Various studies have shown how the ecosystem of beneficial gut microbes changes with diet. Foods rich in pro- and prebiotics help to maintain a healthy, diverse microbiome, while processed foods often lead to an overpopulation of harmful gut microbes. Previous research shows the effect of diet on human and mouse gut flora. Similarly, the microbiota of black bears is significantly altered by consuming processed foods, according to new research.
“We know a ‘western’ diet can reduce microbial diversity in the guts of humans, mice, and other species, which can have an adverse effect on their health,” says co-author Erin McKenney, in a statement. McKenney is an assistant professor of applied ecology at NC State.
“We want to know if the same is true for wildlife, particularly given the increasing overlap between where people live and where wildlife lives. One possibility our work here raises is that if wildlife begin consuming human foods, it may affect their ability to derive as much nutrition from their traditional, wild diet if they stop eating human foods,” McKenney adds.
“In this particular study, we wanted to know how human foods influence the gut microbiome of black bears,” says first author, Sierra Gillman, a Ph.D. student at the University of Washington. Specifically, the researchers studied the microbiomes of bears across Michigan, where it is legal to “bait” them with candies and cereal packed with sugar. In order to attract the bears to a given region, hunters may continuously place the sweets in specific locations over a long period of time. These bears develop poor gut ecosystems by feasting on processed foods.
As part of their study, the scientists collaborated with guides from the Upper Peninsula of Michigan who run organized excursions for hunters. During each hunting trip, the guides took hair and fecal samples from 35 bears that had been killed. The guides gathered fecal samples from a specific region in the small intestine called the jejunum, as well as near the colon.
Researchers examined the samples to determine the type of microorganisms present and their abundance. For the long-term diet investigation, the scientists analyzed carbon isotopes in the hair samples. This gave them an estimate of how much sugar and corn each bear had eaten.
Two indicators of gut biodiversity were examined by the researchers throughout the data analysis process. They begin by counting the overall number of microbes in each of the samples. Next, they referred to a statistic called Faith’s phylogenetic diversity, which assesses the number of distinct species in each sample. “Basically, Faith’s phylogenetic diversity assesses how many branches of the bacterial family tree are represented,” Gillman explains.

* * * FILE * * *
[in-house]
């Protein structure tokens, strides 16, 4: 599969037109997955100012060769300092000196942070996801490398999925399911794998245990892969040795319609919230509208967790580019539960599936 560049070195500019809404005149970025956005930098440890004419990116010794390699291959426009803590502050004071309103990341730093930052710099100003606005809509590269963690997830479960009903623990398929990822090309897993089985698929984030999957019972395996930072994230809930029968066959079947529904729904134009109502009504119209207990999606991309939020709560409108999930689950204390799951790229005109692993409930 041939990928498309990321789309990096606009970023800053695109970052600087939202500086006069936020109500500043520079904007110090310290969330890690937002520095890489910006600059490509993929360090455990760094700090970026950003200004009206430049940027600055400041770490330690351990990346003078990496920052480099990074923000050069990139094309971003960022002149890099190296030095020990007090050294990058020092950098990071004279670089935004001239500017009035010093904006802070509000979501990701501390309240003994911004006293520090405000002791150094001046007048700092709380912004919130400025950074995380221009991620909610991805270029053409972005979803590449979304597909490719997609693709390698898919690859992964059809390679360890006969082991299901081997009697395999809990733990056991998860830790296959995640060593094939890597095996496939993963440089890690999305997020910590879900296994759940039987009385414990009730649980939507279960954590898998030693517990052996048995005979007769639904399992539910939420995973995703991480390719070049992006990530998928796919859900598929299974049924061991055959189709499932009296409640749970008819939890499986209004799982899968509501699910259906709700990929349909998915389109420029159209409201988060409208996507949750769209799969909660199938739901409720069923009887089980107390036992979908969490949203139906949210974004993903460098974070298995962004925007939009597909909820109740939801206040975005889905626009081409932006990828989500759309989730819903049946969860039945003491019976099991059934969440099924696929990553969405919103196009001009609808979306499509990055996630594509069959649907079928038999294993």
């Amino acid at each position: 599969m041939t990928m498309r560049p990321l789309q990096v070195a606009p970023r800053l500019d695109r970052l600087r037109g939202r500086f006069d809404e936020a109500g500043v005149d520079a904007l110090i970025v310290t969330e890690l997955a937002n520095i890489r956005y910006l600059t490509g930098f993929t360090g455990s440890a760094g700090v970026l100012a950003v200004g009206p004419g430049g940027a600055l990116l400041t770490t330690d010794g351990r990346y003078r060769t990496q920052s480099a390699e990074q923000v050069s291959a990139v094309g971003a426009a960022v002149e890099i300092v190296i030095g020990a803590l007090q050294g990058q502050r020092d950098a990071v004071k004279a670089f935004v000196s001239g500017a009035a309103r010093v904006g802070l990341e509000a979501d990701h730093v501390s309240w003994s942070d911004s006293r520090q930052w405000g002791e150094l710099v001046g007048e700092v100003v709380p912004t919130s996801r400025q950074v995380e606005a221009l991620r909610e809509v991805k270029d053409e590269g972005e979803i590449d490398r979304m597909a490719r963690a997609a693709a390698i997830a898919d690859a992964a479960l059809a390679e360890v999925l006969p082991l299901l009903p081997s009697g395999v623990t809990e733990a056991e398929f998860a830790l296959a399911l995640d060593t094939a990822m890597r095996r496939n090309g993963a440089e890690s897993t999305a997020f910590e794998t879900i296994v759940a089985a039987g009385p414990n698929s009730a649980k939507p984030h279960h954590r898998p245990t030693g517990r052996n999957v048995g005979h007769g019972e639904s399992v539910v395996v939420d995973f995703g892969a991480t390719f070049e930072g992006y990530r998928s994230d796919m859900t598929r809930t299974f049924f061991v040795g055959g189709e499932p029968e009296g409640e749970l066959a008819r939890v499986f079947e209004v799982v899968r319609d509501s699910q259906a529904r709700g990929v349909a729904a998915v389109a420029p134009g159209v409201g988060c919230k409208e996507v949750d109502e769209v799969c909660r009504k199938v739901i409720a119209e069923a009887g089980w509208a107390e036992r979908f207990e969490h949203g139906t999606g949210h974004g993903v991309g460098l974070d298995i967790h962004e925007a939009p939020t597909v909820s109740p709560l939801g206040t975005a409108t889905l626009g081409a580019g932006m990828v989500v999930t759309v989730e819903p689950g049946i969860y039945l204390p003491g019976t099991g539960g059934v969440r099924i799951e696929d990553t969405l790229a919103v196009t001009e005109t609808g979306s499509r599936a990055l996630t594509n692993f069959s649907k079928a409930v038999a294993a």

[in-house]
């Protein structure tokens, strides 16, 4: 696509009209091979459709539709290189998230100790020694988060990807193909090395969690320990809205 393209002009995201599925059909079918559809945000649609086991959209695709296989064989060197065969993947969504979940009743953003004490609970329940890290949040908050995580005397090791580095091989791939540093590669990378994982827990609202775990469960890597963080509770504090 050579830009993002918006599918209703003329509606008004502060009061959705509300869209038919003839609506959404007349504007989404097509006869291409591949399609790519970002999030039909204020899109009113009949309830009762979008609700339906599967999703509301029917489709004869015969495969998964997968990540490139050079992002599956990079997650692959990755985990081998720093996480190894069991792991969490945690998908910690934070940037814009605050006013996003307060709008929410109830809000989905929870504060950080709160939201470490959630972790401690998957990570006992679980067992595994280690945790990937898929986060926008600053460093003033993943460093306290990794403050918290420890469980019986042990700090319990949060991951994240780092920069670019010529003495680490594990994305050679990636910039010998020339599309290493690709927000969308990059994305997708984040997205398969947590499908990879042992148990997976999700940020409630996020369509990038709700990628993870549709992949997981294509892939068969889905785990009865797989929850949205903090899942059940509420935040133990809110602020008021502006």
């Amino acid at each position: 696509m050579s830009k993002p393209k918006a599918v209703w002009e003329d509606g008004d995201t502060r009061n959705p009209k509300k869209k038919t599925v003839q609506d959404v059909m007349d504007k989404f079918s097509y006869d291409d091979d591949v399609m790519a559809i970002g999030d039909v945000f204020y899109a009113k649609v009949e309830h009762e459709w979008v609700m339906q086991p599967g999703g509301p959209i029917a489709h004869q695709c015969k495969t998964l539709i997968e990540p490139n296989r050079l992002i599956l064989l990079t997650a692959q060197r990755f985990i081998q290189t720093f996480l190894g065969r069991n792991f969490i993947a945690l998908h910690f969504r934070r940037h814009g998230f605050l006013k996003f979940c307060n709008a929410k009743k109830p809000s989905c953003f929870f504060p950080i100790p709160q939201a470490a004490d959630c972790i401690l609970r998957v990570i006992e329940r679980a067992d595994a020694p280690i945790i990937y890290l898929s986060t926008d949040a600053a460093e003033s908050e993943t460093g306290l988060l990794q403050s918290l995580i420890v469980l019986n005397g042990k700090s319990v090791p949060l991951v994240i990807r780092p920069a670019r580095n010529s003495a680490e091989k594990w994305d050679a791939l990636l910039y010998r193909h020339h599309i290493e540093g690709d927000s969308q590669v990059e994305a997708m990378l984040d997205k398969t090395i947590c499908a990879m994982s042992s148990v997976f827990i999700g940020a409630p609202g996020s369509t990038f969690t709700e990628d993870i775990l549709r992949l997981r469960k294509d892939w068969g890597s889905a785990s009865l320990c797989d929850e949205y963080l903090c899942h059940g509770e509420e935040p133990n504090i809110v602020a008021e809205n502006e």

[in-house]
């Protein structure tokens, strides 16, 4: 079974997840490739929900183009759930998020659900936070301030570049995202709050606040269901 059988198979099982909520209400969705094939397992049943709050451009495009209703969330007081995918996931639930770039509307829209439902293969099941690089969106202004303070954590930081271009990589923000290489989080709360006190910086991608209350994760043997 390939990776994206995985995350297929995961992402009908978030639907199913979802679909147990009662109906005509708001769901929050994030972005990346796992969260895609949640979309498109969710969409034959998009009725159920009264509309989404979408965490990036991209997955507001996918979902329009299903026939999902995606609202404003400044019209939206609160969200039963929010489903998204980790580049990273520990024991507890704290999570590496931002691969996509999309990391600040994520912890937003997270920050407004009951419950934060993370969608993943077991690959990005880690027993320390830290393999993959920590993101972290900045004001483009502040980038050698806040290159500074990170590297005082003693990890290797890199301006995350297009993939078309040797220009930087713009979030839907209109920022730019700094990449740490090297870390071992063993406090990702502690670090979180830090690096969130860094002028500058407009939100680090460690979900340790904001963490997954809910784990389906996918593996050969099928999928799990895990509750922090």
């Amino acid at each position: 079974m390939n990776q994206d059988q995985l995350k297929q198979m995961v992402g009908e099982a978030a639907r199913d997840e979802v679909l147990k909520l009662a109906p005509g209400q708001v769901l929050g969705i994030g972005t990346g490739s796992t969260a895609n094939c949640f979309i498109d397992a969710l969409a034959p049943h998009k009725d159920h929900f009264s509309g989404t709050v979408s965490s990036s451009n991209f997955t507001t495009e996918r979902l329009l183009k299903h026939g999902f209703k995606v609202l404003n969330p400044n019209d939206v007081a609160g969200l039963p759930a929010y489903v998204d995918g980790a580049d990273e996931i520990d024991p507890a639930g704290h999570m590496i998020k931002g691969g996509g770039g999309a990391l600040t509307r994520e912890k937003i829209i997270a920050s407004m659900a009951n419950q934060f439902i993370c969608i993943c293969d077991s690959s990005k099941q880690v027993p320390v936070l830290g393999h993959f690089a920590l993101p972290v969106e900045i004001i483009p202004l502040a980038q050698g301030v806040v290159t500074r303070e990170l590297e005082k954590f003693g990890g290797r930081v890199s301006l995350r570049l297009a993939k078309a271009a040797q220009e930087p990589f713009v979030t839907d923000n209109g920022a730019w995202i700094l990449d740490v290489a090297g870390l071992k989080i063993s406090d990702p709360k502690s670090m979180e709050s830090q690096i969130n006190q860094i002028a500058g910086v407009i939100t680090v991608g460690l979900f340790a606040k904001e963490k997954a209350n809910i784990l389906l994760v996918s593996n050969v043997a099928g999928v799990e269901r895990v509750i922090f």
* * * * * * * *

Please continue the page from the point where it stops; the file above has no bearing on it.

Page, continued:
Following the study’s findings, the overall number of microorganisms present as well as the number of unique species was much lower in bears that had consumed more processed meals.“Essentially, we found that the more human food black bears eat, and the longer they eat it, the less diverse their gut microbiomes,” Gillman adds.
McKenney says that sugar is easily absorbed by the body, and many bacteria are able to digest it. For the microbiome, sugary, processed foods provide less sustenance for microorganisms that specialize in the digestion of fiber and other nutrients. “Those bacterial specialists have trouble competing with the other bacteria for sugar, and their niche in the food web isn’t sustainable if bears don’t eat enough of their traditional diet. We think that’s one of the mechanisms for reducing gut microdiversity,” explains McKenney.
“Now that we’ve identified this association between eating human food and microbial biodiversity, we need to do additional work to determine what this means for the health of these animals – and potentially other animals,” adds Gillman.
From the field cameras used to track the bears, hunters have reported also seeing other animals such as rabbits, raccoons, and deer feasting on the sugary bear bait. “It’s not clear how baiting might be affecting the microbiomes or health of other wildlife that is taking advantage of the free food. As we think about conservation, assessing the impact of our activities on diversity may need to extend to protecting microbial diversity,” says co-author Diana Lafferty, who is also an assistant professor of wildlife ecology at NMU.
“The evidence increasingly suggests that many of these microbial organisms are critical to the health of wildlife species. How does baiting fit into that? Those are issues I think we’ll need to explore.”
This study is published in Mammalogy.